It did not take long for the aftermarket to get stuck into working on the S55 and it has proven itself to be an exceptional engine when it comes to modding. Your first step is going to be sorting out the S55’s software, be that with a tuning box or a remap. With a JB4 on board you can expect to see around 480hp with a similar level of torque with minimal effort, making it outrageous value for money, while a remap will potentially give you a little more power to play with, perhaps 500hp or so. The next key areas to upgrade will be the downpipes, chargecooler and the turbos themselves. Downpipes will either be cat-less or equipped with sport cats – the former will give you more power but won’t get you through an MOT whereas the latter will be more expensive due to the inclusion of cats and won’t net you as much power, so the choice is yours. Either way, by removing that massive restriction right after the turbos your exhaust flow will increase significantly and not only will you only get more noise and improved throttle response, you will also get more power and you can expect an additional 20-30hp and a similar amount of torque over just software alone.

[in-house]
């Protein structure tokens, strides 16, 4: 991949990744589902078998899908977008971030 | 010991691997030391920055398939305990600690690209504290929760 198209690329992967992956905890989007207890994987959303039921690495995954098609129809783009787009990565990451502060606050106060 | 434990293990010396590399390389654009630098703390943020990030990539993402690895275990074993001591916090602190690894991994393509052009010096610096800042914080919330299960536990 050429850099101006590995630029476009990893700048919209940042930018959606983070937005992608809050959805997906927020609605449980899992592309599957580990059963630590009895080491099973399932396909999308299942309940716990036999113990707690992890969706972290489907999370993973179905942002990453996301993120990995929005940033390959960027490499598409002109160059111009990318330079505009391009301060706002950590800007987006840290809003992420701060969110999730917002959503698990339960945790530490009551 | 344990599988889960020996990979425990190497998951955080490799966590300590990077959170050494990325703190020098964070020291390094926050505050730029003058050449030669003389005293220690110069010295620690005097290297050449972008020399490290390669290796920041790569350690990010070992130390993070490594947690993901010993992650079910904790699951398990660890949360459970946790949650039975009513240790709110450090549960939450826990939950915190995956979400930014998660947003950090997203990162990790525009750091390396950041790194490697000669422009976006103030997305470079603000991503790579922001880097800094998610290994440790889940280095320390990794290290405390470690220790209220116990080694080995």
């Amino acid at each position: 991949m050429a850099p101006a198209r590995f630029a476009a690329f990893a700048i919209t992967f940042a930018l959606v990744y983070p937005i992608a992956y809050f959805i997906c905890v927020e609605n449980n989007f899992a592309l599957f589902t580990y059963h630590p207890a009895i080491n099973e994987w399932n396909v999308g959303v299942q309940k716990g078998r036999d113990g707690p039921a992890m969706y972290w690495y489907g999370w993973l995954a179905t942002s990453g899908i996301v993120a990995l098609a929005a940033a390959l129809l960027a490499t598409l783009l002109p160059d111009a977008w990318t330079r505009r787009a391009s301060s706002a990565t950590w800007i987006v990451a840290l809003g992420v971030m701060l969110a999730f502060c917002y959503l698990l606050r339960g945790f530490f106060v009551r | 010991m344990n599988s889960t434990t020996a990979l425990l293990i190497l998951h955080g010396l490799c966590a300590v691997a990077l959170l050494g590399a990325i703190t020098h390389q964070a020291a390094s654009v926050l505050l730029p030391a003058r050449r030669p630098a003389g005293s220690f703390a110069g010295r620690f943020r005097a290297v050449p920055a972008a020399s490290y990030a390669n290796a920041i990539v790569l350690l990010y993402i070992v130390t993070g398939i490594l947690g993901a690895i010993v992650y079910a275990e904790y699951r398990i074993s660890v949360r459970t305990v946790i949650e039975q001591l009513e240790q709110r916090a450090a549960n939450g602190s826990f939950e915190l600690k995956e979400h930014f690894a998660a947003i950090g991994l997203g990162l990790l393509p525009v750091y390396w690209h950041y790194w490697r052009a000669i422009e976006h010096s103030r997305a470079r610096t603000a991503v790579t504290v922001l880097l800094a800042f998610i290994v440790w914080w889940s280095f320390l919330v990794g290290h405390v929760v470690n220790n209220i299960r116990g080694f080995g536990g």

Charge pipes are also worth looking at – they are unlikely to give you much in the way of gains, but once boost and power start to rise the stock plastic items will be at risk of breaking and aftermarket ones won’t have any choke points, so should aid in improving performance. Once power increases, cooling will start to become an issue so you’ll want to make sure your S55 can keep intake temps nice and low in order for you to be able to actually take advantage of all your performance mods. Our pick would be CSF’s uprated chargecooler, which gives a massive 60% increase in core size over the stock cooler, and can be paired with the company’s front-mount heat exchanger, which features a 26.9% larger frontal area, thicker core and taller fins as well as a dual-pass design for the lowest possible outlet temperature. If you’re serious about maximum performance from your S55, it’s an awesome upgrade.